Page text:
" Those who attempt this gambit risk having an accident claim rejected if their insurance carrier finds out. Those individuals also cannot vote in Detroit elections because the address of one's voter registration must match his or her driver's license. Nationwide, it is common for urban dwellers to pay more for auto insurance than people in suburban and rural areas, a result of higher traffic densities, crime and vehicle injury claims within cities. Those factors all apply to Detroit, which had the highest vehicle theft rate in Michigan last year with 1,699 incidents per 100,000 residents, according to FBI statistics.
There are other reasons, too, such as a 1996 law, signed by then-Gov. John Engler, which ended a territorial rating system in Michigan that, in the opinion of auto insurers, forced noncity dwellers to pay higher rates to subsidize the artificially low Detroit rates. The territorial system forbade insurers from charging rates that were less than 45% of the highest territory and imposed tighter rules for adjacent territories. Auto insurers argued that they couldn't both recoup their high theft losses in Detroit and offer rates outside the city that were low enough to attract customers. With the territorial restrictions lifted, insurers started assigning ratings by ZIP code — resulting in higher Detroit rates. "It allowed the insurers to identify where the costs were coming from. So the rates became more actuarially accurate," said Peter Kuhnmuench, executive director of the Insurance Institute of Michigan, the industry's trade group. But others see ZIP code rating as legalized insurance redlining that is unfair. "People really should be charged more on how they drive rather than where they live," city attorney Hollowell said.
It also provides accident victims with up to $5,189 a month in lost work benefits for up to three years. The no-fault law is considered a blessing for those who suffer catastrophic injuries. The system started in 1973 as a way to reduce insurance costs by eliminating the need for accident victims to sue the other driver after a crash. Prior to the law, Michigan motorists were not required to buy insurance if they paid $45 a year into a fund for uninsured people. But as the cost of medical care grew, so did auto rates.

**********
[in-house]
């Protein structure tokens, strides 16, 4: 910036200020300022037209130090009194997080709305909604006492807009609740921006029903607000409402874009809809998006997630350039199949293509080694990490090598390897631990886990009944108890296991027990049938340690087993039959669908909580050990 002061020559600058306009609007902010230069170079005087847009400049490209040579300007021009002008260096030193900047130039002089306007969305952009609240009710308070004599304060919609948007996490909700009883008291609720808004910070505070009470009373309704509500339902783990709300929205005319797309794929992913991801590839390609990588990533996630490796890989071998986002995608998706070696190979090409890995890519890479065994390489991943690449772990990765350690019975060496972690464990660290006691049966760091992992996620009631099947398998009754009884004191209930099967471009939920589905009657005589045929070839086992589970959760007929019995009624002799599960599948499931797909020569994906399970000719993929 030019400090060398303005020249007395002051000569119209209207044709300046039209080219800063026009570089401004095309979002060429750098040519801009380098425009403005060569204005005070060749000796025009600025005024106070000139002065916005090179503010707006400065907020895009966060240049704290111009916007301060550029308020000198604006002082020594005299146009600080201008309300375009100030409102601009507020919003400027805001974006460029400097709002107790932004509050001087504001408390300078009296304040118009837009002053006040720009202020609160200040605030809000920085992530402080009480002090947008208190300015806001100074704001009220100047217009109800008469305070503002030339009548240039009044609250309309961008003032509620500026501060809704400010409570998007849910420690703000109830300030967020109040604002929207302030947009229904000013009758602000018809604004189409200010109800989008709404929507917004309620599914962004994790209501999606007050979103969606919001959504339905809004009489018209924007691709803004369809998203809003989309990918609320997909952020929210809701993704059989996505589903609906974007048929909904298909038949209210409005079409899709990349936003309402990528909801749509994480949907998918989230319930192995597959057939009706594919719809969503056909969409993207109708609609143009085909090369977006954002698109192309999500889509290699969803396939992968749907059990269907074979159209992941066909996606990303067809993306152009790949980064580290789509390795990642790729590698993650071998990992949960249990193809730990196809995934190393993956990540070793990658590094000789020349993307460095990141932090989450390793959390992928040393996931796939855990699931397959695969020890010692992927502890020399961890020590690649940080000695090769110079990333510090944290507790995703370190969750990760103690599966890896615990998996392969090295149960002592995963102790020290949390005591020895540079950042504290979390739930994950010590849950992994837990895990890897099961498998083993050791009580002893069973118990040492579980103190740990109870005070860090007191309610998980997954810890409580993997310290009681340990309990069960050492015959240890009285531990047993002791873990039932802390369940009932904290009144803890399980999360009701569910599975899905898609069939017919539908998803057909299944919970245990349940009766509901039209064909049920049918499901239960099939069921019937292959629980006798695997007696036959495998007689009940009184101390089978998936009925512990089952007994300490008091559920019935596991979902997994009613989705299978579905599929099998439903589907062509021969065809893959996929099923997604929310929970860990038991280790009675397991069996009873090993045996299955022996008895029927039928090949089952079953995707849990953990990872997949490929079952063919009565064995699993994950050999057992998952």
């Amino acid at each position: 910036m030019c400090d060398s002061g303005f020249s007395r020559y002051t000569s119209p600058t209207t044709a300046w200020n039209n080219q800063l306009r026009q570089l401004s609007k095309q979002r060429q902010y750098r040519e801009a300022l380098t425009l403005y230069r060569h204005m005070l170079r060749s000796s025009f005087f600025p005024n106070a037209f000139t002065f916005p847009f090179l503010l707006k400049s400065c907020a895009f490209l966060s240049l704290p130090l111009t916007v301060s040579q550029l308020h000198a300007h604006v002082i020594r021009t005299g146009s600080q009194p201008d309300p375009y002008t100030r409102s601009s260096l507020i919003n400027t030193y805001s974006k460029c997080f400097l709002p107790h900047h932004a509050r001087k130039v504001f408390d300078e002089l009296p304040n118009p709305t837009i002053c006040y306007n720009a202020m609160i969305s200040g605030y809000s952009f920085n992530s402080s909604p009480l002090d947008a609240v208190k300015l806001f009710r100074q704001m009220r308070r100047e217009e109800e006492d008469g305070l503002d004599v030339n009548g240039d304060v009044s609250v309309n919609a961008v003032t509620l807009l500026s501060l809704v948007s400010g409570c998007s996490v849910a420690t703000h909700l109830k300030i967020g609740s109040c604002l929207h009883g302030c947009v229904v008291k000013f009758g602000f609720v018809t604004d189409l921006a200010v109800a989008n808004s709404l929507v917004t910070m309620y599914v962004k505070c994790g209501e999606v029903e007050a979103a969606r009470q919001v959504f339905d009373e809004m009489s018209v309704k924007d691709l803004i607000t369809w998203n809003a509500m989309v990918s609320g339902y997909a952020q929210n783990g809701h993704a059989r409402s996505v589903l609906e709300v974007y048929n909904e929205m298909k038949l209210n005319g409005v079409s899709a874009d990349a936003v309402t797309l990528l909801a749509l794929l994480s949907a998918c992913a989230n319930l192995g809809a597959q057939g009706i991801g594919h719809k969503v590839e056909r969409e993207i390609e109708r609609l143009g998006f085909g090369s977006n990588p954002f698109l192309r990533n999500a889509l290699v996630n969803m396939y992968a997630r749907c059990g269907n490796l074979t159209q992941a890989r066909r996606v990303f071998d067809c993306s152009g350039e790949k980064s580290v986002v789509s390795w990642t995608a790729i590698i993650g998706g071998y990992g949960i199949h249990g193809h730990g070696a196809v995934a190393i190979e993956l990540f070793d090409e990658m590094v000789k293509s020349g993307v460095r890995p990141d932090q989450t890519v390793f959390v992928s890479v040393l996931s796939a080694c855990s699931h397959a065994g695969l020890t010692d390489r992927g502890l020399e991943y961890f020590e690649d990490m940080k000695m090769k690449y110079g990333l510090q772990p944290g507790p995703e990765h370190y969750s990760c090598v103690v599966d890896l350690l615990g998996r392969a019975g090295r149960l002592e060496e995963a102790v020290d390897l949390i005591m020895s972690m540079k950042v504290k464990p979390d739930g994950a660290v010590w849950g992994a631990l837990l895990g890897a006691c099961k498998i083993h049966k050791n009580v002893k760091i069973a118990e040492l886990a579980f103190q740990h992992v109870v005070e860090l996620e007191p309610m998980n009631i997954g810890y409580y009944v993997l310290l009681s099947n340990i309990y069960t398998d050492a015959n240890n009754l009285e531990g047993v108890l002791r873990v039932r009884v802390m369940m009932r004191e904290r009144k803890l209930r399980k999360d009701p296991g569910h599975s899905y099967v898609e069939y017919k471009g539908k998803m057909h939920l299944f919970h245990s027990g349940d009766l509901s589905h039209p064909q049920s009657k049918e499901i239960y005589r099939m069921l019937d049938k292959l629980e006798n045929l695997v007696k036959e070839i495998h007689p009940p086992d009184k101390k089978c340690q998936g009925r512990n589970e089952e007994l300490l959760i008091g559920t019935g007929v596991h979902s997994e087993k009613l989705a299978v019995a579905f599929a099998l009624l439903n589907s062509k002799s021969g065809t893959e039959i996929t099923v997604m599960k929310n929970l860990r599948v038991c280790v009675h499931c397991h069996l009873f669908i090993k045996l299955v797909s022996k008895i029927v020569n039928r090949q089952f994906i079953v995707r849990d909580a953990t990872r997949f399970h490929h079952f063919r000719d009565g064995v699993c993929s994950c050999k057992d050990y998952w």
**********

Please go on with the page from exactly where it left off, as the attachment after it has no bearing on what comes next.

The group has unsuccessfully sought to cap no-fault benefits via legislation amid ferocious opposition from the medical community and accident lawyers. "When you put an unlimited benefit out there, the (medical) providers find it," said Kuhnmuench of the Insurance Institute. Outright fraud is another concern. A National Insurance Crime Bureau report found that questionable medical claims in Detroit jumped 124% between 2009 and 2011, and that the city was responsible for one-third of all such claims in the state.
In testimony last year before a Michigan legislative committee, a State Farm Insurance fraud investigator described how unscrupulous companies have been scouring thousands of police reports for vehicle accidents and referring those involved to certain medical clinics and attorneys, even if the person wasn't injured. The person's auto insurer could then be billed for hours of physical therapy, despite spending as little as 15 minutes in a clinic. These schemes bill as much as $5,200 for an MRI and $7,000 for pain injections, services that hospitals do for less than $2,000 and $500, respectively, according to the testimony by investigator Patricia Parr-Armelagos. Once an insurer has paid $530,000 for an auto injury claim, future expenses for that individual are reimbursed by the Michigan Catastrophic Claims Association.
Laura Appel, a senior vice president for the Michigan Health & Hospital Association, said that auto insurers want to change the no-fault system to grow their own profits by reducing health care services to people who need them. "From the perspective of Michigan hospitals, caring for victims of catastrophic auto accidents and ensuring they get the medical care and rehabilitation they need is our No. The city hopes its study will be done this spring. But that means many more months of big payments for tens of thousands of Detroiters like Tina Cox, who lives near New Center.